Immunosuppressants and skin cancer in transplant patients: focus on rapamycin.

Dermatol Surg 2004 Apr;30(4 Pt 2):628-33

Department of Dermatology, Edouard Herriott Hospital, Lyon, France.

Background: The responsibility of immunosuppressants for the increased risk of skin cancers in organ transplant recipients is widely recognized. Discerning the role of each drug is complicated owing to the fact that most patients generally have combinations of several medications.

Objective: This article will discuss the role of the main immunosuppressants in the pathogenesis of skin cancers.

Methods: This work consists of a review of the most significant publications.

Results: Experimental and clinical studies suggest that corticosteroids, azathioprine, cyclosporine (CsA), and tacrolimus increase the incidence of skin cancer. Each drug may act through two different mechanisms including the impairment of the systemic immunosurveillance and a direct oncogenic effect. CsA was shown to be oncogenic independently of its immunosuppressive effect. By contrast, several works on mice have found that rapamycin inhibits tumor growth while being immunosuppressive. Furthermore, rapamycin was shown to inhibit several UV-induced mechanisms involved in skin carcinogenesis. Preliminary clinical studies have reported a lower incidence of skin malignancy in patients treated with rapamycin compared to CsA from the time of transplantation.

Conclusion: New immunosuppressive strategies for transplant patients with skin cancer are not only based on minimizing immunosuppression. Data suggest that rapamycin could have a protective effect against skin cancer. Further studies are required to assess accurately the efficacy and tolerance of rapamycin in these patients.
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http://dx.doi.org/10.1111/j.1524-4725.2004.30148.xDOI Listing
April 2004

Comparative epidemiology and pathogenic factors for nonmelanoma skin cancer in organ transplant patients.

Dermatol Surg 2004 Apr;30(4 Pt 2):622-7

Department of Dermatology, Charité Hospital, Berlin, Germany.

Background: Organ transplantation has been performed for almost 40 years with steadily increasing success regarding long-time survival of the graft as well as quality of life for the patient. An increase of skin cancers as a consequence of the lowered cellular immune response seems to parallel the overall increased survival rate of organ transplant recipients. Against the background of chronic immunosuppression, known risk factors like the amount of sun exposure before and after transplantation and oncogenic viruses as well as the genetic background and place of residence (latitude) are strongly related with the increased skin cancer incidence. The goal of this review is to compare the epidemiologic prevalence of nonmelanoma skin cancer between various geographic locations and to highlight pathogenesis factors.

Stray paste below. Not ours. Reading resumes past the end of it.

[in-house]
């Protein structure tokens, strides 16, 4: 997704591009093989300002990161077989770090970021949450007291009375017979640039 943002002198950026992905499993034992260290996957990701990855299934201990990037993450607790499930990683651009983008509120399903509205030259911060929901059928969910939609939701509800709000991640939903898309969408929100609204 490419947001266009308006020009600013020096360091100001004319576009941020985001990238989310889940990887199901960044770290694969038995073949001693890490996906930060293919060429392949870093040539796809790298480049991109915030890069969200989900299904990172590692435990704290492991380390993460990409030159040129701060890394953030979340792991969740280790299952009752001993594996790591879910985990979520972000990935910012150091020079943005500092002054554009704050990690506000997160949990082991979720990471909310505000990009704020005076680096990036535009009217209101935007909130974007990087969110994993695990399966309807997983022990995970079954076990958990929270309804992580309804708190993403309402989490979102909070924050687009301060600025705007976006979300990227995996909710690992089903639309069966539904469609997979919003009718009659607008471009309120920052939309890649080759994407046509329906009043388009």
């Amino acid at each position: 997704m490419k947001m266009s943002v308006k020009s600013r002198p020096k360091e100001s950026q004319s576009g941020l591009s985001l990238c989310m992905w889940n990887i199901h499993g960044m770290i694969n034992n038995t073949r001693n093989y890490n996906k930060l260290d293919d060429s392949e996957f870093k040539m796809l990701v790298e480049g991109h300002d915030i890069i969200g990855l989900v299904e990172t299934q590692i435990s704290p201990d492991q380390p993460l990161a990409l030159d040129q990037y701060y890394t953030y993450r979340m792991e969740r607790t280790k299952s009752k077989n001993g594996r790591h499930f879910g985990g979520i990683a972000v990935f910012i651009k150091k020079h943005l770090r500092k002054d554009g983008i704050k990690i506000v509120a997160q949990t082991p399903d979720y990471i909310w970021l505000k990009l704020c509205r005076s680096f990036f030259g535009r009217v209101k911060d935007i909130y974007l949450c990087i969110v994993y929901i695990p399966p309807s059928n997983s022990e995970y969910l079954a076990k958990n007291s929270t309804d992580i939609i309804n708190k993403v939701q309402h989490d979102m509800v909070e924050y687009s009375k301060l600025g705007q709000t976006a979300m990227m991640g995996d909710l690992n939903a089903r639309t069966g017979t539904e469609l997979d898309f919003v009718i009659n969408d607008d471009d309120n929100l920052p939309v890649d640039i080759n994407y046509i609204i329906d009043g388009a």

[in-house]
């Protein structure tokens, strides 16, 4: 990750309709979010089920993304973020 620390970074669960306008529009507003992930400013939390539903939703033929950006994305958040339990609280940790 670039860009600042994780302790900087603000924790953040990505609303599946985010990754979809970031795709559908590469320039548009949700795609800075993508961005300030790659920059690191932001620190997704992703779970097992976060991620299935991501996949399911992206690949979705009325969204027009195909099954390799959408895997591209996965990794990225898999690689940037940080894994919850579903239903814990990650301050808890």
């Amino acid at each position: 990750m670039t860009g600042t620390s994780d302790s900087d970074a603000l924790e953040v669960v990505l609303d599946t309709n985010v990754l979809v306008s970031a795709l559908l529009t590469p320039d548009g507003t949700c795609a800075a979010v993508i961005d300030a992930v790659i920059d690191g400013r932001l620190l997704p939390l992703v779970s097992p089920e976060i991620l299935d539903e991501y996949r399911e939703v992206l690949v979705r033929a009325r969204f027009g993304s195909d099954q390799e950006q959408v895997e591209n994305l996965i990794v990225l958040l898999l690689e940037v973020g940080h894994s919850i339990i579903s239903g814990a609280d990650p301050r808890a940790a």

Methods: This study was based on a review of the current literature.

Results: The increasing incidence of nonmelanoma skin cancer paralleling a prolonged survival of patients after organ transplantation represents a significant reason for morbidity and long-term mortality in organ transplant recipients worldwide. The incidence of nonmelanoma skin cancer in liver, kidney, and heart transplant recipients varies from 1.5% to 22%, 2% to 24%, and 6% to 34%, respectively, within 5 years of transplantation depending on geographic location and other pathogenesis factors. Ultraviolet radiation (UVR) as well as immunosuppressant therapy are crucial risk factors regarding the induction and progression of skin cancer. UVR is related to the induction of DNA damage as well as interference with Langerhans cell antigen presentation and a TH1-TH2 shift induced via release of IL-10. Whereas the overall duration of immunosuppression and the accumulative dosage applied are relevant measures in the pathogenesis of an increased tumor risk, individual differences between specific immunosuppressive agents are more difficult to assess.

Conclusions: Multiple international studies assess risk factors and pathophysiology of skin cancer in organ transplant patients, with variable results in the literature. Large multicenter studies with thorough multivariant analysis may provide useful information for center-independent analysis of pathogenesis factors for transplant-related skin cancer.
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http://dx.doi.org/10.1111/j.1524-4725.2004.30147.xDOI Listing
April 2004